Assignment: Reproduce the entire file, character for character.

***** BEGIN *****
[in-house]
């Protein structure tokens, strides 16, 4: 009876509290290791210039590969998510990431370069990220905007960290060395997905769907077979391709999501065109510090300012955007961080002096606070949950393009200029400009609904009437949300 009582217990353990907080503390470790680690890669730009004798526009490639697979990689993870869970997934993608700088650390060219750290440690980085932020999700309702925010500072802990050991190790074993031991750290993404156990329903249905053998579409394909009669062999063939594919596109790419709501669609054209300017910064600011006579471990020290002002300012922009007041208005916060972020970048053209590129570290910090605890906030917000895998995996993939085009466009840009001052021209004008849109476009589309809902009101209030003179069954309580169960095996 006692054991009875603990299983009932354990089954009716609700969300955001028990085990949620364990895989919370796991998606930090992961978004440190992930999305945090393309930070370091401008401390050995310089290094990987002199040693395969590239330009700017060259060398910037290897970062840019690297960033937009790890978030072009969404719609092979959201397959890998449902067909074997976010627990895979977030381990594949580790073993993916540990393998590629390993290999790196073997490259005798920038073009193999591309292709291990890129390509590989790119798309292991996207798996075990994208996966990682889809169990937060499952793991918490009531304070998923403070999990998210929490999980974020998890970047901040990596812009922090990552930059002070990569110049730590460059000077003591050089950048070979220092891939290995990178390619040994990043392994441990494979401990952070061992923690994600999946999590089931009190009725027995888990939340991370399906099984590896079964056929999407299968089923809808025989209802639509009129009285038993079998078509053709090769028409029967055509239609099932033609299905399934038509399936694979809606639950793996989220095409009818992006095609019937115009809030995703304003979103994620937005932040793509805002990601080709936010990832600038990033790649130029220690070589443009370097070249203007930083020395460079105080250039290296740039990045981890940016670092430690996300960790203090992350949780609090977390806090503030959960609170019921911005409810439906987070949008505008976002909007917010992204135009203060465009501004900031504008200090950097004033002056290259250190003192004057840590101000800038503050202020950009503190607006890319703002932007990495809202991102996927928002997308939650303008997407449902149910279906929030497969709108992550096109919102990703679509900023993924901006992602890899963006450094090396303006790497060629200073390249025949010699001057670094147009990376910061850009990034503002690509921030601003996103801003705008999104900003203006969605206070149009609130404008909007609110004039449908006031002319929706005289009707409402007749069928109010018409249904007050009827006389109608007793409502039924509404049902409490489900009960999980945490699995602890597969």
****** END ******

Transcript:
[in-house]
């Protein structure tokens, strides 16, 4: 009876509290290791210039590969998510990431370069990220905007960290060395997905769907077979391709999501065109510090300012955007961080002096606070949950393009200029400009609904009437949300 009582217990353990907080503390470790680690890669730009004798526009490639697979990689993870869970997934993608700088650390060219750290440690980085932020999700309702925010500072802990050991190790074993031991750290993404156990329903249905053998579409394909009669062999063939594919596109790419709501669609054209300017910064600011006579471990020290002002300012922009007041208005916060972020970048053209590129570290910090605890906030917000895998995996993939085009466009840009001052021209004008849109476009589309809902009101209030003179069954309580169960095996 006692054991009875603990299983009932354990089954009716609700969300955001028990085990949620364990895989919370796991998606930090992961978004440190992930999305945090393309930070370091401008401390050995310089290094990987002199040693395969590239330009700017060259060398910037290897970062840019690297960033937009790890978030072009969404719609092979959201397959890998449902067909074997976010627990895979977030381990594949580790073993993916540990393998590629390993290999790196073997490259005798920038073009193999591309292709291990890129390509590989790119798309292991996207798996075990994208996966990682889809169990937060499952793991918490009531304070998923403070999990998210929490999980974020998890970047901040990596812009922090990552930059002070990569110049730590460059000077003591050089950048070979220092891939290995990178390619040994990043392994441990494979401990952070061992923690994600999946999590089931009190009725027995888990939340991370399906099984590896079964056929999407299968089923809808025989209802639509009129009285038993079998078509053709090769028409029967055509239609099932033609299905399934038509399936694979809606639950793996989220095409009818992006095609019937115009809030995703304003979103994620937005932040793509805002990601080709936010990832600038990033790649130029220690070589443009370097070249203007930083020395460079105080250039290296740039990045981890940016670092430690996300960790203090992350949780609090977390806090503030959960609170019921911005409810439906987070949008505008976002909007917010992204135009203060465009501004900031504008200090950097004033002056290259250190003192004057840590101000800038503050202020950009503190607006890319703002932007990495809202991102996927928002997308939650303008997407449902149910279906929030497969709108992550096109919102990703679509900023993924901006992602890899963006450094090396303006790497060629200073390249025949010699001057670094147009990376910061850009990034503002690509921030601003996103801003705008999104900003203006969605206070149009609130404008909007609110004039449908006031002319929706005289009707409402007749069928109010018409249904007050009827006389109608007793409502039924509404049902409490489900009960999980945490699995602890597969």